A parent and a school “inclusion” officer have complained to a swimming competition after a ten-year-old girl was disqualified from the boy’s race. They say the child is transgendered, and should be able to compete in whatever race she feels like.
The child, who is also autistic, was only “born” a girl they say, and by ten years of age had “identified” as a boy.
She now dresses as and boy, uses male pronouns and is treated as male at her progressive school in the Swansea Bay area, Wales. Some British local authorities officially “encourage” transgenderism in primary schools, with funding courtesy of local police forces.
However, the mother of the transgendered girl was very “disappointed” when her daughter was disqualified after racing in a boy’s swimming gala race and coming second.
She believes her daughter was disqualified because judges at the Urdd Swimming Gala held at Llanelli Leisure Centre “outed” her daughter as transgendered.
“I have no other words other than ‘disappointed’,” she told the South Wales Evening Post. “I can only commend the staff at the school — they did everything they could do to protect the children.”
However, the event organisers said the child had been disqualified for wearing a full body “skin” swimsuit and for a technical fault.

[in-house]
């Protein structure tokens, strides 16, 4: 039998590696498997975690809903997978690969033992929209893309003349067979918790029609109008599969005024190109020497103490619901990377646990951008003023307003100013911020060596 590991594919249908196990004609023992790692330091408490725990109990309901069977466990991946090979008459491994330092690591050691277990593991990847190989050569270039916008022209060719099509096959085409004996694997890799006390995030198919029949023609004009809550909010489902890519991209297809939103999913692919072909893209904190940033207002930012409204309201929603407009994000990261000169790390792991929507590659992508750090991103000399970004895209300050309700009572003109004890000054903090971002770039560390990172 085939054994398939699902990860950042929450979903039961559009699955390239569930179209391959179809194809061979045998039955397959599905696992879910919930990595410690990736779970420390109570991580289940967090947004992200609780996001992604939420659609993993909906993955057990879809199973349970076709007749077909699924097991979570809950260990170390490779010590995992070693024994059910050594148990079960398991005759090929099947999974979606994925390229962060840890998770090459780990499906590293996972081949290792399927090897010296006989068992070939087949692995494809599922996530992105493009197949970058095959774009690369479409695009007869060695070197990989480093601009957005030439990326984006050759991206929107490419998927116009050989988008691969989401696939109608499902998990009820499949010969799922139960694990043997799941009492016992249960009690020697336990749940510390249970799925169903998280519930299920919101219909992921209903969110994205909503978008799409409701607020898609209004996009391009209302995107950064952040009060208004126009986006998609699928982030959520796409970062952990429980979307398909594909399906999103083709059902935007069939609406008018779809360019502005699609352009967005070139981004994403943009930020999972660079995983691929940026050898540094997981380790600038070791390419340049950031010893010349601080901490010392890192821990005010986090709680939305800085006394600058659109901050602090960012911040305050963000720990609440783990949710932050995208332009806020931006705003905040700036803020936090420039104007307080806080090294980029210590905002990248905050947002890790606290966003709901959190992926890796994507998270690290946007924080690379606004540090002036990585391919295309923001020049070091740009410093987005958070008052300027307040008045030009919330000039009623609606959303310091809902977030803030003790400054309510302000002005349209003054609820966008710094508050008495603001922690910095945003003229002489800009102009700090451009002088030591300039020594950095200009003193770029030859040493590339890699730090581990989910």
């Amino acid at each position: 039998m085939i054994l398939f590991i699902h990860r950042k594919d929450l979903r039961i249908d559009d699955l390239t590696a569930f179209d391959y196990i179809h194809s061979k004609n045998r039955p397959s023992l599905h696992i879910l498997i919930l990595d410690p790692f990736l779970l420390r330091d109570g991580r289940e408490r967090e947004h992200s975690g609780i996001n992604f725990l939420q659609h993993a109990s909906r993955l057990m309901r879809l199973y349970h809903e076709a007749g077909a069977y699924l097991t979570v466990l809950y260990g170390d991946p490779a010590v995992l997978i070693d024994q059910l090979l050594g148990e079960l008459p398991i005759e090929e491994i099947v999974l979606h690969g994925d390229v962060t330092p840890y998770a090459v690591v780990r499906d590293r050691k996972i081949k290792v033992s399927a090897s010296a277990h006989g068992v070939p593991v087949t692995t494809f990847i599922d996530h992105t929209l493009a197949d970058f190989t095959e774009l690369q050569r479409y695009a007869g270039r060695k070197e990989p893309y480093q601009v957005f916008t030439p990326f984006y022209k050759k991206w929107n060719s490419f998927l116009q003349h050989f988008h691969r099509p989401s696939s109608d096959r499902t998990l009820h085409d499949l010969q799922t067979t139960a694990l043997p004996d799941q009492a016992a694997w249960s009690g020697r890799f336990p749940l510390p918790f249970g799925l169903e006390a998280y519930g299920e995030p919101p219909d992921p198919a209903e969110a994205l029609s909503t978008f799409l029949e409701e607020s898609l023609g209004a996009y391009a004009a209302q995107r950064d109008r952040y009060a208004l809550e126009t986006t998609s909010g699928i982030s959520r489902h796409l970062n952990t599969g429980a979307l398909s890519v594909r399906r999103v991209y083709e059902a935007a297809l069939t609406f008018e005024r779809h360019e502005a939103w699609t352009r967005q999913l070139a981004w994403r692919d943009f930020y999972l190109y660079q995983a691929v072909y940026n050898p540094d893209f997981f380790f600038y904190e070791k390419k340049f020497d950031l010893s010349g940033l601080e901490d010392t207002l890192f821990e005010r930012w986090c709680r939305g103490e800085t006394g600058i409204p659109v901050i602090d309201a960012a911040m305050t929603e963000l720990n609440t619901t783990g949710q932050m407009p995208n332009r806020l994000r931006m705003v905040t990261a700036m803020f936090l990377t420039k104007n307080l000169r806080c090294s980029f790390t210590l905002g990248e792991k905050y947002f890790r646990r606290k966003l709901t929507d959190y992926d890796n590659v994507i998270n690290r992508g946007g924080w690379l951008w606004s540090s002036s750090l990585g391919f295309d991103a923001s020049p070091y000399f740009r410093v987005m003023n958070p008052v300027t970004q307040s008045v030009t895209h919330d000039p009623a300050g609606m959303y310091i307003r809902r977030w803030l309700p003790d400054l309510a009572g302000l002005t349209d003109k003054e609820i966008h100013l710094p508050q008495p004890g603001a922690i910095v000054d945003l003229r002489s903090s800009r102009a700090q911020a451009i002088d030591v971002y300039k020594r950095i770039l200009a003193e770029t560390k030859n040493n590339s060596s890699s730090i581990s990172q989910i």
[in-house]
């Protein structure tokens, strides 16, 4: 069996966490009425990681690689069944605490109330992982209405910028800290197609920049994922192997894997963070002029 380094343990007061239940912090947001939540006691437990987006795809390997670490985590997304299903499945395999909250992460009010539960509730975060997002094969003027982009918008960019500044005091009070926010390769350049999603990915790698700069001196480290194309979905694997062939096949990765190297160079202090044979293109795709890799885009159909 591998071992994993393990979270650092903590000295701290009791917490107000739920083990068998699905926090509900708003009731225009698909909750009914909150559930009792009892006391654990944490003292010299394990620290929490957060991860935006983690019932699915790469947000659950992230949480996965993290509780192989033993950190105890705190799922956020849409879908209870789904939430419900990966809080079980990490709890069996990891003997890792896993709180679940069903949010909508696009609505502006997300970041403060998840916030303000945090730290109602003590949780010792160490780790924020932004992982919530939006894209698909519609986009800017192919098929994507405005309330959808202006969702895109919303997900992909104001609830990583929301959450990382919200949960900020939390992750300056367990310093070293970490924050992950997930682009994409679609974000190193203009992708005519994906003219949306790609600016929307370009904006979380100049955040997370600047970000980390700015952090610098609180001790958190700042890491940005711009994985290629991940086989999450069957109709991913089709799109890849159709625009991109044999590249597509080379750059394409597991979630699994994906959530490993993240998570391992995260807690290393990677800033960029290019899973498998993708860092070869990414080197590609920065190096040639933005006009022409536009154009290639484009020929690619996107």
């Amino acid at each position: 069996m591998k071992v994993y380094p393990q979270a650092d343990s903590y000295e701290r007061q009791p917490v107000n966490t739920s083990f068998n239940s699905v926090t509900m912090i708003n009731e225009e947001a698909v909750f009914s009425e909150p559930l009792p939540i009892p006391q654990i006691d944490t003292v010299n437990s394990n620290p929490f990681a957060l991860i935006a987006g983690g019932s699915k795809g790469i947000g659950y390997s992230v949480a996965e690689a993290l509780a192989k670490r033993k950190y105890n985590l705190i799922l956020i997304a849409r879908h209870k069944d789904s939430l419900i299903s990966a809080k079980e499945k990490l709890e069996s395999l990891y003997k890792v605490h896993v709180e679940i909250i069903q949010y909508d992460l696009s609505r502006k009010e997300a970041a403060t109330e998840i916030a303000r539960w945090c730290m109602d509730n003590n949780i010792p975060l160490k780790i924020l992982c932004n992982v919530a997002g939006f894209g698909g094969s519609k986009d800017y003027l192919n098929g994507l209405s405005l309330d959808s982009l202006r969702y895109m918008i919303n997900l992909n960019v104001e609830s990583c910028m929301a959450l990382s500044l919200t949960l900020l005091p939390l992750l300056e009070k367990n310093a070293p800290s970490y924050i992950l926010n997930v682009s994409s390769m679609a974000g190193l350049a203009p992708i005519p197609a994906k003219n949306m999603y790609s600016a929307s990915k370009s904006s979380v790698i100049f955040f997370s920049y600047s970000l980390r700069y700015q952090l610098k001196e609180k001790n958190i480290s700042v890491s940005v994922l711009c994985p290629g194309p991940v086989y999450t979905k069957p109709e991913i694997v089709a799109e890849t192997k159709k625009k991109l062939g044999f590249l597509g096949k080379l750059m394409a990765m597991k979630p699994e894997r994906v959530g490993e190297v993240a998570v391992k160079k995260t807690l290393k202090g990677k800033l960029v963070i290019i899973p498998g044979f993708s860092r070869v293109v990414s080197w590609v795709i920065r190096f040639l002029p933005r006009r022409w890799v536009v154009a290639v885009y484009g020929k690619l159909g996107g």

“When you find a transgender bathing suit, let me know, and I’ll go out and buy one,” added the mother. “He is not going to go into the girls’ race because he is not a girl.”
The “head of inclusion” at the girls primary school said: “It’s important that he has the opportunity to take part and we felt it appropriate to raise it with the relevant bodies.
“From an inclusion point of view we were dissatisfied with the decision, and wish to prevent this from happening again.”
“This is a child that for the first time has felt included, so for them to disqualify him is ridiculous”.
The mother continued: “The most important thing is to get him back into the water — because of the autism, swimming is a sport that he doesn’t really have to get involved with other people to take part.
“The importance of swimming to him is massive and this was the first time he has had the confidence to enter into the water for a competition, and then this happens. I don’t care about the competition — it’s the principle.”
A spokeswoman for the Urdd Gala said: “During our swimming gala the child competed in two races. In the butterfly race he was disqualified on two accounts — for wearing a ‘skin’, which is not allowed under our normal rules and also for a technical fault.
“After considering the facts, the Urdd reversed the disqualification for the ‘skin’, but can’t reverse the disqualification for the technical fault.
“The Urdd will make sure that no child faces prejudice for whatever reason, and if a change in the rules needs to be done to accommodate a particular child, we would always encourage teachers and parents to contact us in advance to discuss individual circumstances.
“The Urdd will also discuss this in future with Swim Wales.”
A spokeswoman for Swim Wales said: “As part of British Swimming, Swim Wales have adopted their transgender policy, and in light of this matter will ensure the Urdd is aware of the policy and request it is adopted/used for their swimming events.”